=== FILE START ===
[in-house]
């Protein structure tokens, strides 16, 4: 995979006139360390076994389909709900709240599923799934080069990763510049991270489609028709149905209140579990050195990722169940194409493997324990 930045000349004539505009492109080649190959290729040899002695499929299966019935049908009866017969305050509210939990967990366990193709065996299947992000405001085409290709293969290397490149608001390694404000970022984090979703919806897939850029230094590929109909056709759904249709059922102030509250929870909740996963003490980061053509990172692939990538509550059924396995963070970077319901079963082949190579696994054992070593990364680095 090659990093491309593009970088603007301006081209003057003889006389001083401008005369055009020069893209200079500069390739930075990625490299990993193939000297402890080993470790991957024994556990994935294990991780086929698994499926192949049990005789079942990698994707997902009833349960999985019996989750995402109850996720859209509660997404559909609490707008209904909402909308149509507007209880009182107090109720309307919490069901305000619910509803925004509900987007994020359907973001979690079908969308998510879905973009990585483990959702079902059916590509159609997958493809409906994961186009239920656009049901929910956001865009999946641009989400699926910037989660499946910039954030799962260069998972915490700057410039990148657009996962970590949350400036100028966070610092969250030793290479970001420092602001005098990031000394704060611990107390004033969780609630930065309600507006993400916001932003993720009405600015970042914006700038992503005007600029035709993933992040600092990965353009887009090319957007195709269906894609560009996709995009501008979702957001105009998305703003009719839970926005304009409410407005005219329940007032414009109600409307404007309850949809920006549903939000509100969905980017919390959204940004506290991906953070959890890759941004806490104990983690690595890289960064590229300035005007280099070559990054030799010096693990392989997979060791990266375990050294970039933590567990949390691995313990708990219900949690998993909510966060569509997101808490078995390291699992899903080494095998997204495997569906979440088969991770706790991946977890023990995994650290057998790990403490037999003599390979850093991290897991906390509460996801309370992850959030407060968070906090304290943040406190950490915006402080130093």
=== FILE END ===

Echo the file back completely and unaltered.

[in-house]
């Protein structure tokens, strides 16, 4: 995979006139360390076994389909709900709240599923799934080069990763510049991270489609028709149905209140579990050195990722169940194409493997324990 930045000349004539505009492109080649190959290729040899002695499929299966019935049908009866017969305050509210939990967990366990193709065996299947992000405001085409290709293969290397490149608001390694404000970022984090979703919806897939850029230094590929109909056709759904249709059922102030509250929870909740996963003490980061053509990172692939990538509550059924396995963070970077319901079963082949190579696994054992070593990364680095 090659990093491309593009970088603007301006081209003057003889006389001083401008005369055009020069893209200079500069390739930075990625490299990993193939000297402890080993470790991957024994556990994935294990991780086929698994499926192949049990005789079942990698994707997902009833349960999985019996989750995402109850996720859209509660997404559909609490707008209904909402909308149509507007209880009182107090109720309307919490069901305000619910509803925004509900987007994020359907973001979690079908969308998510879905973009990585483990959702079902059916590509159609997958493809409906994961186009239920656009049901929910956001865009999946641009989400699926910037989660499946910039954030799962260069998972915490700057410039990148657009996962970590949350400036100028966070610092969250030793290479970001420092602001005098990031000394704060611990107390004033969780609630930065309600507006993400916001932003993720009405600015970042914006700038992503005007600029035709993933992040600092990965353009887009090319957007195709269906894609560009996709995009501008979702957001105009998305703003009719839970926005304009409410407005005219329940007032414009109600409307404007309850949809920006549903939000509100969905980017919390959204940004506290991906953070959890890759941004806490104990983690690595890289960064590229300035005007280099070559990054030799010096693990392989997979060791990266375990050294970039933590567990949390691995313990708990219900949690998993909510966060569509997101808490078995390291699992899903080494095998997204495997569906979440088969991770706790991946977890023990995994650290057998790990403490037999003599390979850093991290897991906390509460996801309370992850959030407060968070906090304290943040406190950490915006402080130093």